The Quest homosexual dissent group considers Pope Francis’ use of ‘gay’ a Pentecost moment

Quest, the homosexual group banned by Cardinal Hume from calling itself a ‘Catholic organisation’ but warmly supported by Bishop Conry, has called Pope Francis’ use of the word ‘gay’ a Pentecost moment for the Church, comparing it with the theophany when the Holy Spirit descended on the Apostles following Our Lord’s Ascension.

Quest has posted on its website:


concerning recent remarks by Pope Francis

Quest, the UK association for LGBT Catholics, their families and friends, welcomes Pope Francis’s recent words on homosexuality on his return to Rome from World Youth Day in Brazil. Quest believes this is a Pentecost moment for two reasons.

  1. Unlike his predecessor Benedict XVI who often appeared uneasy and defensive with the press, Pope Francis’s approach is more in keeping with the Apostles who preferred the risk and uncertainty of leaving the Upper Room in order to take the message of the risen Christ to the wider world. His eighty minute press conference on board the plane showed a leader who was unafraid to tackle a wide variety of questions and he engaged freely and openly. This is in contrast with traditional protocol which has often seen journalists having to submit written questions in advance, questions which were often selected with a view to avoiding controversy and in which ecclesiastical control frequently did not permit spontaneous exchange of question and answer. Pope Francis has changed all expectations.
  2. Francis used the word, “gay” not once, but five times. He is the first Catholic leader to do so. This is deeply significant. “Gay” is the term that originated in the struggle for human rights and it is a word that the many in the LGBT community use to refer to themselves. This shift of language suggests empathy and engagement. After the Pentecost, the Apostles left the Upper Room and spoke in many languages. This shift in language enabled them to be understood more widely among many people who had not heard the Christian message.

Many have reacted by suggesting his words, “if a person is gay, who am I to judge?” suggest no essential change of Church teaching which still condemns sexual acts between members of the same sex. But that is to miss the point. Quest believes the Spirit is blowing forcefully in Pope Francis’ recent remarks and sincerely hopes these will not be his last words on the subject.’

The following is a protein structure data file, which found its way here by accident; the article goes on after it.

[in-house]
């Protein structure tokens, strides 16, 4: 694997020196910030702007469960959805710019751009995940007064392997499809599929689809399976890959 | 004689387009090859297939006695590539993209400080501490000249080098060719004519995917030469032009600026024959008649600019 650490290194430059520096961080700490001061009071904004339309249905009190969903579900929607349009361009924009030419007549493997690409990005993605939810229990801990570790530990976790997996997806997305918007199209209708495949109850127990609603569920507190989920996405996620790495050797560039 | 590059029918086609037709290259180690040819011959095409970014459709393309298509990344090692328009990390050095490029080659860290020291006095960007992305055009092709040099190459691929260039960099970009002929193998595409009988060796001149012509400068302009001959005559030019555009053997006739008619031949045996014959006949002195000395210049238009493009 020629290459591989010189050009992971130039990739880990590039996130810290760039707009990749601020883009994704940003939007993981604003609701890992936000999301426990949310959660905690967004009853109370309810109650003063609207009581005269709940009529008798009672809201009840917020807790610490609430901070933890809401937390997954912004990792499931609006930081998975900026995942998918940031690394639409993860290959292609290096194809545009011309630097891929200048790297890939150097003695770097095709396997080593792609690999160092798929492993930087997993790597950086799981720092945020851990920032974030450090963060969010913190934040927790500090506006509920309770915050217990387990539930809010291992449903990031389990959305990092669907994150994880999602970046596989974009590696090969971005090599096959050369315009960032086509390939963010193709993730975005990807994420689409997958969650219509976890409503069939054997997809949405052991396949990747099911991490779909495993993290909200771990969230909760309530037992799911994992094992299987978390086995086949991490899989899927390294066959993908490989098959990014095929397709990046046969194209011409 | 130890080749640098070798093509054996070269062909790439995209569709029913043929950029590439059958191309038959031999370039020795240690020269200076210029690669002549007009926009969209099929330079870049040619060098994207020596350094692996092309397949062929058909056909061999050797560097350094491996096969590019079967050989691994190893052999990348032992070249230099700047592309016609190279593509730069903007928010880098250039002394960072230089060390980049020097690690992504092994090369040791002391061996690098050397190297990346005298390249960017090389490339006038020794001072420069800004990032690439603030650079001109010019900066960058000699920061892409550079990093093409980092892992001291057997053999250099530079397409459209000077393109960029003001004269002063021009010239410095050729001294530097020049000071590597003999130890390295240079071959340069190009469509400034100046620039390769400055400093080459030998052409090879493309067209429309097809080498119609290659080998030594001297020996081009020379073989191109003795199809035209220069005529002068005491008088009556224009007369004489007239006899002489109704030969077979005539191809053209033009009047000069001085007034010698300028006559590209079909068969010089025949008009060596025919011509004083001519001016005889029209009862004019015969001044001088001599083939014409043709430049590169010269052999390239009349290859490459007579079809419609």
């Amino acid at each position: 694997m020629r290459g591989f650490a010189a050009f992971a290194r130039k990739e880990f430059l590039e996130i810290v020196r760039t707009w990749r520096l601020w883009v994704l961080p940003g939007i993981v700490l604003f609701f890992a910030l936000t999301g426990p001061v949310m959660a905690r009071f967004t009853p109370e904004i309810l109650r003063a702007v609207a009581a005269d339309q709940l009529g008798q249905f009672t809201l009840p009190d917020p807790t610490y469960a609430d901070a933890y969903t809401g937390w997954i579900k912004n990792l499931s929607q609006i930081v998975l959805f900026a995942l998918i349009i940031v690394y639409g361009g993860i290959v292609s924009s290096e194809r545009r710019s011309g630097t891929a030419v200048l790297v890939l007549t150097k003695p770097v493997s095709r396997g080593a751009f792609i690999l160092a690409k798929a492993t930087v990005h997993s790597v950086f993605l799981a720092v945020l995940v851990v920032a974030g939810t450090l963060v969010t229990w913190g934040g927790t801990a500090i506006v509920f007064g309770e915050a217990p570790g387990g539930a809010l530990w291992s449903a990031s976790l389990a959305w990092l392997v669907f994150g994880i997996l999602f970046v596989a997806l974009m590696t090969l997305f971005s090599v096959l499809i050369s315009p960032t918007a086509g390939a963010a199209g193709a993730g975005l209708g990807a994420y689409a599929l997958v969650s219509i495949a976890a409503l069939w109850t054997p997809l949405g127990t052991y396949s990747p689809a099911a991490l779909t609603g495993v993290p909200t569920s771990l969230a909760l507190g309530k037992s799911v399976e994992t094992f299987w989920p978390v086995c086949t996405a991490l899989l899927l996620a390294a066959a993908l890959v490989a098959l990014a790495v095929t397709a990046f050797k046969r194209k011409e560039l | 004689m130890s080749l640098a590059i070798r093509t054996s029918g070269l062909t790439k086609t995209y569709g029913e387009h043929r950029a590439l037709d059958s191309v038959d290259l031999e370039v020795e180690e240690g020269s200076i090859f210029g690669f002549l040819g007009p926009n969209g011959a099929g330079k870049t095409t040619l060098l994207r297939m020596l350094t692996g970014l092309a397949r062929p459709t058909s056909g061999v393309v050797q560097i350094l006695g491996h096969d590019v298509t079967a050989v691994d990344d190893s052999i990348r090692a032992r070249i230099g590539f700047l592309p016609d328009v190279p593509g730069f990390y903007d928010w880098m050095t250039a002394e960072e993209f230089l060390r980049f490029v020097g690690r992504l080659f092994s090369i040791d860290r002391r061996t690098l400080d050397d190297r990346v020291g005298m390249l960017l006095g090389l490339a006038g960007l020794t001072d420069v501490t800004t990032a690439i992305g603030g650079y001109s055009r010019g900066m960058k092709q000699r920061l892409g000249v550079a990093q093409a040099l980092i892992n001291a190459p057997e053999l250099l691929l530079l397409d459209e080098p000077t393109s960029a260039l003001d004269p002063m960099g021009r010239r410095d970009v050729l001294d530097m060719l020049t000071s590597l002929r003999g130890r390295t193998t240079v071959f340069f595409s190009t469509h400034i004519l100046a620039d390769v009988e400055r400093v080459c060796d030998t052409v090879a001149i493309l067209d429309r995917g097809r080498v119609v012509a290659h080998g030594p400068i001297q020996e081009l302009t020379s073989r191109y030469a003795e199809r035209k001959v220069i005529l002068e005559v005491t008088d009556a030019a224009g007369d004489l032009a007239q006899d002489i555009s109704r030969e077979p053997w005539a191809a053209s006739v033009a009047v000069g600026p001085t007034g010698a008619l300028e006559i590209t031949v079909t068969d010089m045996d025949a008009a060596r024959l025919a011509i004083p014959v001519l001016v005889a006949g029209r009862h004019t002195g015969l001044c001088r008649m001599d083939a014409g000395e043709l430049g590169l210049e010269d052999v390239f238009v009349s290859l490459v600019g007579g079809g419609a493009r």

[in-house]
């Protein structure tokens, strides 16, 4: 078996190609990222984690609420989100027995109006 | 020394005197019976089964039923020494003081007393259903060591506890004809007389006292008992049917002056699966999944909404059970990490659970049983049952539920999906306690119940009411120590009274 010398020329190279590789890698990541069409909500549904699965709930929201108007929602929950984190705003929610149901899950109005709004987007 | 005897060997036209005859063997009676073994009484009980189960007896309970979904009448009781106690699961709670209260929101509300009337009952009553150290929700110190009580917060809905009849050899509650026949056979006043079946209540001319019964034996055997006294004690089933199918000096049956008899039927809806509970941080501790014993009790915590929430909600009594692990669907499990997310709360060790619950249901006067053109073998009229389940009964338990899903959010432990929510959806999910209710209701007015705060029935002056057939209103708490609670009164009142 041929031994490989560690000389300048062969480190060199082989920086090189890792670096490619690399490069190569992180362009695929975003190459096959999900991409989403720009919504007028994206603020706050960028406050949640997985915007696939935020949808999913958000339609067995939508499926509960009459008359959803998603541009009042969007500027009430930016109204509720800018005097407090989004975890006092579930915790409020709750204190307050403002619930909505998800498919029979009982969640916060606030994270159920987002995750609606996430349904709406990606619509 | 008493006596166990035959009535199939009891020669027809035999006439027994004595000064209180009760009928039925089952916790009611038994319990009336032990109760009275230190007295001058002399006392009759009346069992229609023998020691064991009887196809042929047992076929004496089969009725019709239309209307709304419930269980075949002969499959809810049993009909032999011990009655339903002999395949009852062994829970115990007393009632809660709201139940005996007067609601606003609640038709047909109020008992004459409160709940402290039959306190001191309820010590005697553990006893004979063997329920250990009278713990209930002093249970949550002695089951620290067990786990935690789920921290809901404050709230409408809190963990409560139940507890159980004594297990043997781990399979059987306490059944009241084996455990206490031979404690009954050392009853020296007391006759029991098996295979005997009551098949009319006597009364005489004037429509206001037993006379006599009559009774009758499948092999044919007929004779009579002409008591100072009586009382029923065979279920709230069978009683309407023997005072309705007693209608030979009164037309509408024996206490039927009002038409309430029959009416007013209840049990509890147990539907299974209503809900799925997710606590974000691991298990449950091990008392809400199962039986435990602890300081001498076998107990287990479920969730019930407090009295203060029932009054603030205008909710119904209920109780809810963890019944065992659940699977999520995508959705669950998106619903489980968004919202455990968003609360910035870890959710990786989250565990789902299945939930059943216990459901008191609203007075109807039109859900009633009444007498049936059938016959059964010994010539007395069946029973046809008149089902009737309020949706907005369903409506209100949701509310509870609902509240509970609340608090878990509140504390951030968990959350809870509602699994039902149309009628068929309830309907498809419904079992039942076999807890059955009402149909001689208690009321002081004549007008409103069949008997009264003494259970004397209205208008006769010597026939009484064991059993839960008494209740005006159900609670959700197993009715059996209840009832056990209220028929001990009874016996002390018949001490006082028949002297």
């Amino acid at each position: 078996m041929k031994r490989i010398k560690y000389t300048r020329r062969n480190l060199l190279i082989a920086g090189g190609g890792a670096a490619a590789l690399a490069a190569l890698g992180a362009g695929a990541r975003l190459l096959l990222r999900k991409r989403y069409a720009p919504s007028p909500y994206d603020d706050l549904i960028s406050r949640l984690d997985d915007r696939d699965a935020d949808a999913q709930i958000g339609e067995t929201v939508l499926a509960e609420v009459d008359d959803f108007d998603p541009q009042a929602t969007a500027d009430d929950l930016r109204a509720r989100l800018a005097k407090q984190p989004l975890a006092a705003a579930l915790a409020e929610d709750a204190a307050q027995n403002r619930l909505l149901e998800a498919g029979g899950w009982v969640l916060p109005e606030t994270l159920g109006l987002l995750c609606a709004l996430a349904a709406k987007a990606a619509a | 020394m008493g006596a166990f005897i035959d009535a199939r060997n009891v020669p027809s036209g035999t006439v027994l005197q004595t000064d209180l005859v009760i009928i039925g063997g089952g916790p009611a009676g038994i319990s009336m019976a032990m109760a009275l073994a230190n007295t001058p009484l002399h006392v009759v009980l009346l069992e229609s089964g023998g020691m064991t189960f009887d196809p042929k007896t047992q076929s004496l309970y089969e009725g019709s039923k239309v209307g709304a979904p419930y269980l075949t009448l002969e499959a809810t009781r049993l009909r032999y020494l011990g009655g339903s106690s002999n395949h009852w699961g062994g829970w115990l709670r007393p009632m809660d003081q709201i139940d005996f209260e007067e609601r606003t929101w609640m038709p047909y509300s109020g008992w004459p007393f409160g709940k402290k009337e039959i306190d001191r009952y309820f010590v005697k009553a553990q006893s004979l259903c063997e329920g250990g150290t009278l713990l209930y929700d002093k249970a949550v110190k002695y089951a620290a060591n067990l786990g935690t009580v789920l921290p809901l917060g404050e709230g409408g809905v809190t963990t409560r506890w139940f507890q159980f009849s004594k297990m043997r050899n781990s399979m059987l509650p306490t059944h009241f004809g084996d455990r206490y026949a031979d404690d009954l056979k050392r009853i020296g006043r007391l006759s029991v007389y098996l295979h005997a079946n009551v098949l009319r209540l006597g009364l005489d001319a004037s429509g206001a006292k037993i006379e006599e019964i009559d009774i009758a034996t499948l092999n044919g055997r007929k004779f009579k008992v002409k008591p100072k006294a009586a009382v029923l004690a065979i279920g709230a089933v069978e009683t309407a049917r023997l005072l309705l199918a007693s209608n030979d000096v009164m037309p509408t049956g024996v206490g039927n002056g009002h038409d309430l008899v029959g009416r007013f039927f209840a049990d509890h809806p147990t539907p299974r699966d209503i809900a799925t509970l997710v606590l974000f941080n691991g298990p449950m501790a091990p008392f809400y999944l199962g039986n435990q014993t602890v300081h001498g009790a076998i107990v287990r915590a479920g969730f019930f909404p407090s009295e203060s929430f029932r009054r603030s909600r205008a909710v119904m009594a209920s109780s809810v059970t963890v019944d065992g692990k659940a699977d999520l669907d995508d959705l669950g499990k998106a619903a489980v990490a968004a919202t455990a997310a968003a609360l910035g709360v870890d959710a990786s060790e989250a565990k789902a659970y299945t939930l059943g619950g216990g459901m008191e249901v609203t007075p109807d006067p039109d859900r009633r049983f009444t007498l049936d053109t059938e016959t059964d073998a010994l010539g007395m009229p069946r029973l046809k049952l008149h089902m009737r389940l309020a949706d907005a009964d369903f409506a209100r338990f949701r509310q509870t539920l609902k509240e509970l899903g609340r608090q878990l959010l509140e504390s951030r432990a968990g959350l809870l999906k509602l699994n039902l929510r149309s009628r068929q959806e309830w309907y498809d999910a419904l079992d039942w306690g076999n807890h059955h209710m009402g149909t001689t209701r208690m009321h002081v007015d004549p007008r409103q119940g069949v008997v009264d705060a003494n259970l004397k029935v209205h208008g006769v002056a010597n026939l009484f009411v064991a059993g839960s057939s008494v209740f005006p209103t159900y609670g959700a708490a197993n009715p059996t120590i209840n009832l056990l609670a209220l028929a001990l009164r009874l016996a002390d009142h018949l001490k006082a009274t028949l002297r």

Here are Pope Francis’ actual words from his interview on the flight back from WYD Rio:

Ilze Scamparini:

I would like to ask permission to ask a somewhat delicate question: another image has also gone around the world, which is that of Monsignor Ricca and news about your privacy. I would like to know, Holiness, what do you intend to do about this question. How to address this question and how Your Holiness intends to address the whole question of the gay lobby?

Pope Francis:

‘….Then you spoke of the gay lobby. Goodness knows! So much is written of the gay lobby. I still have not met one who will give me the identity card with “gay” . They say that they exist. I think that when one meets a person like this, one must distinguish  the fact of being a gay person from the fact of doing a lobby, because not all lobbies are good.  That’s bad. If a person is gay and seeks the Lord and has good will, who am I to judge him? The Catechism of the Catholic Church explains this in such a beautiful way, it says, Wait a bit, as is said and says: “these persons must not be marginalized because of this; they must be integrated in society.” The problem isn’t having this tendency, no. We must be brothers, because this is one, but there are others, others. The problem is the lobbying of this tendency: lobby of the avaricious, lobby of politicians, lobby of Masons, so many lobbies. This, for me, is the more serious problem. And I thank you.’

Protect the Pope comment: Pope Francis’ use of the word ‘gay’ is his direct response to the journalist’s question about ‘the gay lobby’, and signifies nothing more than the Holy Father accepting the premise of the journalist’s question. His use of the word ‘gay’ does not signify an earth-shattering change in the Church’s doctrine on homosexuality, but an off the cuff reply in a Q & A. This is hardly a Pentecost moment for the Church.

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